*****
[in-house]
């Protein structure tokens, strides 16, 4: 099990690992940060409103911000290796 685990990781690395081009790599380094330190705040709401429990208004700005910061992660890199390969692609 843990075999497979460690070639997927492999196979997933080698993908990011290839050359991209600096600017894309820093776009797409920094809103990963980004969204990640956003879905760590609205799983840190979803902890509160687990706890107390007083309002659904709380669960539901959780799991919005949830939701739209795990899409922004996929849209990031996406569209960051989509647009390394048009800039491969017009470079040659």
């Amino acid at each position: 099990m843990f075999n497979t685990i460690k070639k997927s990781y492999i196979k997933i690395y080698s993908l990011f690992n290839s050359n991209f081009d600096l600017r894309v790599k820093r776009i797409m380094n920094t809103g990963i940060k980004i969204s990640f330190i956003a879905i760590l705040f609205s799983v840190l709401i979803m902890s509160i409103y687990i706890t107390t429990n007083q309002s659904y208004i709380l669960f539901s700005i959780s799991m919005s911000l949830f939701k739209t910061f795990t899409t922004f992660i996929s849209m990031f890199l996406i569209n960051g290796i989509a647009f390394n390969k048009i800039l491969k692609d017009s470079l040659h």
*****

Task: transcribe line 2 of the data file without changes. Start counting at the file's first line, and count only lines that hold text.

């Protein structure tokens, strides 16, 4: 099990690992940060409103911000290796 685990990781690395081009790599380094330190705040709401429990208004700005910061992660890199390969692609 843990075999497979460690070639997927492999196979997933080698993908990011290839050359991209600096600017894309820093776009797409920094809103990963980004969204990640956003879905760590609205799983840190979803902890509160687990706890107390007083309002659904709380669960539901959780799991919005949830939701739209795990899409922004996929849209990031996406569209960051989509647009390394048009800039491969017009470079040659």